|IPhone Failing to Gain Market Share in China as Samsung Lead Triples|
By Bloomberg News - Mar 11, 2012
Apple Inc. (AAPL) got a second partner in China to sell the iPhone in the world’s biggest mobile-phone market. The deal may be too late to catch Samsung Electronics Co. (005930), with a market share that’s three times larger and growing.
China Telecom Corp. (728) began selling the iPhone last week as Apple tries to build on its 7.5 percent share of the country’s smartphone sales. Samsung controlled 24.3 percent of the market for phones that can play videos and games, according to Gartner Inc., using a strategy of allying with all three of the nation’s third-generation networks since such services started in 2009.
Succeeding in China is important for Apple as shipments of smartphones in the country are projected to jump 52 percent this year to 137 million units, overtaking the U.S. for the first time as the world’s biggest market. Unlike Samsung’s strategy of partnering with all carriers, Apple has limited its own success by not making a device compatible with the nation’s biggest operator, China Mobile Ltd. (941)
“I don’t expect Apple to replace Samsung any time soon,” Gartner analyst Sandy Shen said in an interview. “China Telecom is the nation’s smallest carrier, so the extent to which they can help Apple is quite limited.”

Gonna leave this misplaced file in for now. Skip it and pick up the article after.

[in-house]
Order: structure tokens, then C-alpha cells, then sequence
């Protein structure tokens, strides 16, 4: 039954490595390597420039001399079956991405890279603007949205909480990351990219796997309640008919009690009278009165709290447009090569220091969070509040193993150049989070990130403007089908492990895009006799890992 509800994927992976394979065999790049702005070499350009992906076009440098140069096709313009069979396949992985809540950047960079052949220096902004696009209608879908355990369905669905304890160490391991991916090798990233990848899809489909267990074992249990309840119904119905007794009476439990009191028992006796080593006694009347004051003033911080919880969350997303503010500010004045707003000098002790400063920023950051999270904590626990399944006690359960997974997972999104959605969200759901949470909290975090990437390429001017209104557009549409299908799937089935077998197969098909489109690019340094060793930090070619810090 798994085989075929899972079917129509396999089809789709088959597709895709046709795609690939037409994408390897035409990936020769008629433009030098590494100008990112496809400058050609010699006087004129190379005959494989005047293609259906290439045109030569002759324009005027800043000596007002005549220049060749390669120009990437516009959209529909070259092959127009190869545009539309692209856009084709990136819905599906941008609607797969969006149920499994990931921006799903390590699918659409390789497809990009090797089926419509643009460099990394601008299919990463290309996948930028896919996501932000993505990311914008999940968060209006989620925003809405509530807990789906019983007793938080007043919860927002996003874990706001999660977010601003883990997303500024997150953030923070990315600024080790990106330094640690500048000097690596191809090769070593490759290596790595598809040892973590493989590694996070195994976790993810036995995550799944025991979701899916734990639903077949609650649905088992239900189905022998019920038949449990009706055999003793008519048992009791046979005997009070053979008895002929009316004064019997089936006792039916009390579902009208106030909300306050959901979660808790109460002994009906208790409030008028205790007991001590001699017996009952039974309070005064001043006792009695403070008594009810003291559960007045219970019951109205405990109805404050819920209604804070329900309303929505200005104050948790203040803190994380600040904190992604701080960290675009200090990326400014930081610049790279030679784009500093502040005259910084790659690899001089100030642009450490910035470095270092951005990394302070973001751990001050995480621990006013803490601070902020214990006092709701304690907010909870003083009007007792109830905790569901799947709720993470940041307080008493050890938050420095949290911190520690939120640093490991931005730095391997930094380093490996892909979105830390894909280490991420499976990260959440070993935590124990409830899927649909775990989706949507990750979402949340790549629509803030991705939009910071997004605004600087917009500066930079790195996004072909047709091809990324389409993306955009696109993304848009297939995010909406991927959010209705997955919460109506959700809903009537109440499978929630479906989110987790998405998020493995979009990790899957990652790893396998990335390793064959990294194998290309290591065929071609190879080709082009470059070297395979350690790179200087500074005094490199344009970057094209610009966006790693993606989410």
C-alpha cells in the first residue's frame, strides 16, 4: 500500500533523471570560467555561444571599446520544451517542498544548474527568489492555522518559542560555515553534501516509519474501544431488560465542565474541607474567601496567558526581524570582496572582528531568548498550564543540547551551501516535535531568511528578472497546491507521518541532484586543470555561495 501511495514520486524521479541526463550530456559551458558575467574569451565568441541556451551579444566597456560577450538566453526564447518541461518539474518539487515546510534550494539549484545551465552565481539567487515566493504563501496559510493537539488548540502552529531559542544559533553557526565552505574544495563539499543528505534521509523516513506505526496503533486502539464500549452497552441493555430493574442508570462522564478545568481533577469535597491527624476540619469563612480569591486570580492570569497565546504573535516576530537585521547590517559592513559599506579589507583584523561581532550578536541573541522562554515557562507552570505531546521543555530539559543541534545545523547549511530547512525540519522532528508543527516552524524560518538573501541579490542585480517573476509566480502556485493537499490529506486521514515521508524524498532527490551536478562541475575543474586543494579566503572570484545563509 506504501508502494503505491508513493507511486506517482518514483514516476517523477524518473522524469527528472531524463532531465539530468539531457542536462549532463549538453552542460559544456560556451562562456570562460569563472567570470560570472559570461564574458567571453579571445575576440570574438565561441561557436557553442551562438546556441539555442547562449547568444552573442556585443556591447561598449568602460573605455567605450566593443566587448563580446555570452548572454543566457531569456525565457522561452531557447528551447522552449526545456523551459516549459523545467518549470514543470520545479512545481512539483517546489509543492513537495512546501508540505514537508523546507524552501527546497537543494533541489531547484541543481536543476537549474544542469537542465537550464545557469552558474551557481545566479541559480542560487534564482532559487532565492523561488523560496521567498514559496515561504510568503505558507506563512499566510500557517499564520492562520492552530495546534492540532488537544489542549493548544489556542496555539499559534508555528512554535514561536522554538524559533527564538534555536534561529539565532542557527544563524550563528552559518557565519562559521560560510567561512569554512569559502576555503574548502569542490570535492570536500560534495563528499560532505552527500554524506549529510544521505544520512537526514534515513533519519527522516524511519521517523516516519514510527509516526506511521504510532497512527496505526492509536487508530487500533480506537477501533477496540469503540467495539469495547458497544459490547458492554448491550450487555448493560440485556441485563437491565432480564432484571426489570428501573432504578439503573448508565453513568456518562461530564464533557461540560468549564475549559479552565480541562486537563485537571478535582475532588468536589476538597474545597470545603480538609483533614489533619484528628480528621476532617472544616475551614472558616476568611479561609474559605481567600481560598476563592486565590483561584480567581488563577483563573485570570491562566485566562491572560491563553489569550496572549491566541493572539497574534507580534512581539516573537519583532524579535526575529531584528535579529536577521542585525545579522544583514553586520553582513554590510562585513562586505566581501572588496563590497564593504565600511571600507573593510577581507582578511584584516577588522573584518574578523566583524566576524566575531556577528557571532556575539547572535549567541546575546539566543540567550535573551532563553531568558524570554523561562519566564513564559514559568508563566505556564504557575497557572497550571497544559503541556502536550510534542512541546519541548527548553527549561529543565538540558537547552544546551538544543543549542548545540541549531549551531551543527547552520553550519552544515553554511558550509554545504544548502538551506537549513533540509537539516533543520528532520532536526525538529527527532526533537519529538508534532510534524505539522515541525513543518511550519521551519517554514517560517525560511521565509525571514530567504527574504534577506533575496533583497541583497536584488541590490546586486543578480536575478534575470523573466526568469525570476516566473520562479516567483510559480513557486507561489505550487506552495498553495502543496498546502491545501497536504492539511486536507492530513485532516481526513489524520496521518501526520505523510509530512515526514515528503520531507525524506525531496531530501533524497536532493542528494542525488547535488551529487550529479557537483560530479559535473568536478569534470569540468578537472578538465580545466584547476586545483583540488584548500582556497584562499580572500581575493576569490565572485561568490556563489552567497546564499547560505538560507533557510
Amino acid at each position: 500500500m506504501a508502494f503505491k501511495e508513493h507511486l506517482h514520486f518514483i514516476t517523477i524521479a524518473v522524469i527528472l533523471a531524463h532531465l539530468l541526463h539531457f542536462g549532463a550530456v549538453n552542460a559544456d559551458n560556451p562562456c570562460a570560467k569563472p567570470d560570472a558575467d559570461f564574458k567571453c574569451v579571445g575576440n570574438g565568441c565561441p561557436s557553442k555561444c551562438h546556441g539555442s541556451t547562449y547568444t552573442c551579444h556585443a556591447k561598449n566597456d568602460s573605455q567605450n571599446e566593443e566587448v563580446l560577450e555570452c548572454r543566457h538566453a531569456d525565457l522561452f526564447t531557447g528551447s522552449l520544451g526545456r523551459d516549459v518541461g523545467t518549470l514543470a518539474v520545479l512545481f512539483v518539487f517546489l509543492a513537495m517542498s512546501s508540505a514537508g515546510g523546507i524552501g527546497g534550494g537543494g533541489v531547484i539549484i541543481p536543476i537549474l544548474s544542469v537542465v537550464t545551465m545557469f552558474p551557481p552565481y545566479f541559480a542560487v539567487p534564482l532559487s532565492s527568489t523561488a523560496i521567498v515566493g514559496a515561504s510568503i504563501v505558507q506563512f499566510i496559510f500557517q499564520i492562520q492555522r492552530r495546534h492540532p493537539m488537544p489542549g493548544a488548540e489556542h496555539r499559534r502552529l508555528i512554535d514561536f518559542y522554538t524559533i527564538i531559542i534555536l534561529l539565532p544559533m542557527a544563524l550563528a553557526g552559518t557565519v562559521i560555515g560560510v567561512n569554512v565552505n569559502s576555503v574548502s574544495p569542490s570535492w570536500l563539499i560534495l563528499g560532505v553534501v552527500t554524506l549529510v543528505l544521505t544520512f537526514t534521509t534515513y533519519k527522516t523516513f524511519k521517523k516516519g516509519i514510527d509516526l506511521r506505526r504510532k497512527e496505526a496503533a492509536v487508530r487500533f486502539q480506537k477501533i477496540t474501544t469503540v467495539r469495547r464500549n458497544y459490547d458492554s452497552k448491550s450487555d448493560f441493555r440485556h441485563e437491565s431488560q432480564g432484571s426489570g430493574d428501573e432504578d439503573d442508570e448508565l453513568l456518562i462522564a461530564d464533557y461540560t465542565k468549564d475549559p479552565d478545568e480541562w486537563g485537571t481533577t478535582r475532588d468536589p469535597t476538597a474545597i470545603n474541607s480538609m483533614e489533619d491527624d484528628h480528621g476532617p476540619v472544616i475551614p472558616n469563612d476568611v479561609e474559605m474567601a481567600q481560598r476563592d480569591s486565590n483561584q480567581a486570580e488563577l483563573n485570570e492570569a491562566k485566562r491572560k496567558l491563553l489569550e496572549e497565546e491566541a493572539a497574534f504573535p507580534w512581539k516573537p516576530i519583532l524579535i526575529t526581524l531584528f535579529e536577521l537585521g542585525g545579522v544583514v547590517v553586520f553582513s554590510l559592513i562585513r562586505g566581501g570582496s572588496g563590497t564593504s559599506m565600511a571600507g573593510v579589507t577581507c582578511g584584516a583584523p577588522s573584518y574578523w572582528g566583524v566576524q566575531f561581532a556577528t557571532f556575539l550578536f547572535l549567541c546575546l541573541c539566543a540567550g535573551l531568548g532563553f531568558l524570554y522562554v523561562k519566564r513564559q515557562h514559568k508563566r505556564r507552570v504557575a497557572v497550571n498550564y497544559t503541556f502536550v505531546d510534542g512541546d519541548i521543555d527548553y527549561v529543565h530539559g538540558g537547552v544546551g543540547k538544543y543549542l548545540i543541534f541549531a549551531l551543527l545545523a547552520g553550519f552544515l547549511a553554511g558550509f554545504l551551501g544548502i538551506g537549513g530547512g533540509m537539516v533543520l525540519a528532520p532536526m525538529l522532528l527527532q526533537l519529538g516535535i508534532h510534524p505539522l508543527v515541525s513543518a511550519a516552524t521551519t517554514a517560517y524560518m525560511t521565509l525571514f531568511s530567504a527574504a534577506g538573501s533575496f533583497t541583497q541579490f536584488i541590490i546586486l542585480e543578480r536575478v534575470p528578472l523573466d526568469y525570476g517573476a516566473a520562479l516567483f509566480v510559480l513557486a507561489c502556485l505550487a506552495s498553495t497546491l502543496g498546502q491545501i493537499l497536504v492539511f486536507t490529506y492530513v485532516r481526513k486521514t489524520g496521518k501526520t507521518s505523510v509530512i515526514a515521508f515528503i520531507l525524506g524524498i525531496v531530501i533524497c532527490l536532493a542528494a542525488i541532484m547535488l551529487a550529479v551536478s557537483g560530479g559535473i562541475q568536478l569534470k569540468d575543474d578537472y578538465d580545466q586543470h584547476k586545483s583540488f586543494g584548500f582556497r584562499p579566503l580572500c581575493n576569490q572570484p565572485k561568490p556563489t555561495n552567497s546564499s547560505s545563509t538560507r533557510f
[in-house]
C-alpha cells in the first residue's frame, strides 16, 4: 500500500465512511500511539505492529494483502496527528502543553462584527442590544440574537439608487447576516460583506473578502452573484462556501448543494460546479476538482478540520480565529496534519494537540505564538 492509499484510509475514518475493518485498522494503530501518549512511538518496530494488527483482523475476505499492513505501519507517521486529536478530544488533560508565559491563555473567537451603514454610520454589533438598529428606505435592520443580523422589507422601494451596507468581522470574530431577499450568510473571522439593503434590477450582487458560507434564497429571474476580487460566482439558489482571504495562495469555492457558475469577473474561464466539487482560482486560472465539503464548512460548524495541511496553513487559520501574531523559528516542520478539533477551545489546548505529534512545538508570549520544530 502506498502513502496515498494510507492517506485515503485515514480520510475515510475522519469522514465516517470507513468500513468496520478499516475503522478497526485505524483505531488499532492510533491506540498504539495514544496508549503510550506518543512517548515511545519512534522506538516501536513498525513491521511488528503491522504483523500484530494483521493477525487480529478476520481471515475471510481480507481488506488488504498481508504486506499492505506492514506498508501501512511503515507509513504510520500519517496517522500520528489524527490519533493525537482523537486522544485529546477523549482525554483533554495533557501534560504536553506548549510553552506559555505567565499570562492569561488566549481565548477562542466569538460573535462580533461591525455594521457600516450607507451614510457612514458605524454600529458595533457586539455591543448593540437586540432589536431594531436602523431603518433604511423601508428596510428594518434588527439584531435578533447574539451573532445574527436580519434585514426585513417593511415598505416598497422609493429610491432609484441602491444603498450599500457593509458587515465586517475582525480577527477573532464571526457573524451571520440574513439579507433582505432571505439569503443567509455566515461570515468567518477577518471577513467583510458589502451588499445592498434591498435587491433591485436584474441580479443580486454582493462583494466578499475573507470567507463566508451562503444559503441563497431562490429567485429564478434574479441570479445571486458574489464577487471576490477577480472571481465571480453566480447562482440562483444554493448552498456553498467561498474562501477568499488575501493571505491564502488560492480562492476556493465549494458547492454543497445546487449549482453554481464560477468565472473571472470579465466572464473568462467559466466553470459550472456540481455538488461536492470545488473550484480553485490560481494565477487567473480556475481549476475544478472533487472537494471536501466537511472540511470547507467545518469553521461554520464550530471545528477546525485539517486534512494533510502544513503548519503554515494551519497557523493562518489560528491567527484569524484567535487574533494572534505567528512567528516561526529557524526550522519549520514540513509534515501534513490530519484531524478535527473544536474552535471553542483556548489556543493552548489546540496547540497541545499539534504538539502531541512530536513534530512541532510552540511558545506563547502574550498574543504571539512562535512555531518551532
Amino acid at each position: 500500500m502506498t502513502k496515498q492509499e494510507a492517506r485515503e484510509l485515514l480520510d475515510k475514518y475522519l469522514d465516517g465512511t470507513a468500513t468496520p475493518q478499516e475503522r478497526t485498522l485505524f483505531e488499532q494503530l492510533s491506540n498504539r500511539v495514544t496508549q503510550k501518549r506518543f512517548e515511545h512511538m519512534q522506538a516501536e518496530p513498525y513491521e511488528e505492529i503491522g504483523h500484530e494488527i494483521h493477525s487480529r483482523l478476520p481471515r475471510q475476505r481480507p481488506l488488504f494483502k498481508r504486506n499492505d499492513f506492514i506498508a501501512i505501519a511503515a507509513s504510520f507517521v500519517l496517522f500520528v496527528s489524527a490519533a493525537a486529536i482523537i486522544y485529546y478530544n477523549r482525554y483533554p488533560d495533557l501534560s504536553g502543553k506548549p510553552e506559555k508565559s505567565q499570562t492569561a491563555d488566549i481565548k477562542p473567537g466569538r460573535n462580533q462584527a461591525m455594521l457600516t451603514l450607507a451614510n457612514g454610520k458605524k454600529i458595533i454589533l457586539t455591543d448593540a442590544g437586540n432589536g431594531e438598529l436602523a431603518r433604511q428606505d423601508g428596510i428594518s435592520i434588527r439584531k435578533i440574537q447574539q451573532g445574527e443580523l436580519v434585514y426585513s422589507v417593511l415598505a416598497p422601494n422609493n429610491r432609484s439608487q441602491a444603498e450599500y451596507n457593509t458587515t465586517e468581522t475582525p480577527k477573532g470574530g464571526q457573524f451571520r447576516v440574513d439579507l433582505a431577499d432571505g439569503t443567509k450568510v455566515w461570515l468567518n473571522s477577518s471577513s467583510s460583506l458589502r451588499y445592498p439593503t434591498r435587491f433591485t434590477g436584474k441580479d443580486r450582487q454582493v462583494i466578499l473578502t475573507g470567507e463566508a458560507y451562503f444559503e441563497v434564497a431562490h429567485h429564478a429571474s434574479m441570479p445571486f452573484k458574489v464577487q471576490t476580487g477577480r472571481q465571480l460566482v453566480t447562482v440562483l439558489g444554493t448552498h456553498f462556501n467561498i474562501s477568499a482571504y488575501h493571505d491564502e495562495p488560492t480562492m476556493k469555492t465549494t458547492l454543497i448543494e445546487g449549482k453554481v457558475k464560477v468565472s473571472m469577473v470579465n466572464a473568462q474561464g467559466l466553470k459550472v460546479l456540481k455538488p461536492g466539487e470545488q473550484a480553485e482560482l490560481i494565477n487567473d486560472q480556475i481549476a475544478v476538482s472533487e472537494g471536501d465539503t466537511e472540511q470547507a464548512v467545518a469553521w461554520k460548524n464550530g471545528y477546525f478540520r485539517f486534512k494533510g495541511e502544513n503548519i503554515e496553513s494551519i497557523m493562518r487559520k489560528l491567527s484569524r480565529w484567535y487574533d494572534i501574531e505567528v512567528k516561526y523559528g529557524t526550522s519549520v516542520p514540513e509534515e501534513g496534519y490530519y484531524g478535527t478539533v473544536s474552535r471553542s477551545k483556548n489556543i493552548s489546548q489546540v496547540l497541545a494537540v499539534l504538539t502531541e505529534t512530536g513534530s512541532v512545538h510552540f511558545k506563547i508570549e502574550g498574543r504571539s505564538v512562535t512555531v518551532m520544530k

The 16.8 percentage-point gap in China between Cupertino, California-based Apple and Samsung almost doubled from the third quarter. While Samsung is No. 1 and Apple No. 5 in China, the global story is different: Worldwide, Apple passed its Suwon, South Korea-based competitor to become the biggest smartphone vendor in the fourth quarter, according to Gartner.
Apple’s partnerships with China’s second- and third-largest carriers give it access to about 34 percent of the nation’s 988 million mobile users, while Samsung targeted the whole market. iPhones aren’t sold to China Mobile’s 655 million subscribers, a number almost equal to the combined population of the U.S., Brazil and Mexico.
“Having access to more subscribers gives vendors like Samsung an advantage,” said Teck Zhung Wong, a Beijing-based analyst with IDC China, who forecast the 52 percent jump in smartphone sales this year. “If Apple is going to continue to grow in the Chinese market, it has to consider very seriously a handset with China Mobile.”
China Telecom had a total of 129.3 million wireless users at the end of January, including 38.7 million 3G subscribers.
Apple introduced the iPhone in 2007 in the U.S. exclusively with AT&T Inc. (T) and added a second carrier partner last year in Verizon Communications Inc. (VZ)
Apple chose not to make a phone with China Mobile because the operator had a unique 3G standard called TD-SCDMA, even after the Chinese company’s Chairman Wang Jianzhou met with the then Chief Executive Officer Steve Jobs in early 2010. Wang told the company’s annual meeting in May that he didn’t expect Apple to introduce an iPhone until the carrier rolled out the fourth- generation TD-LTE network by end of this year.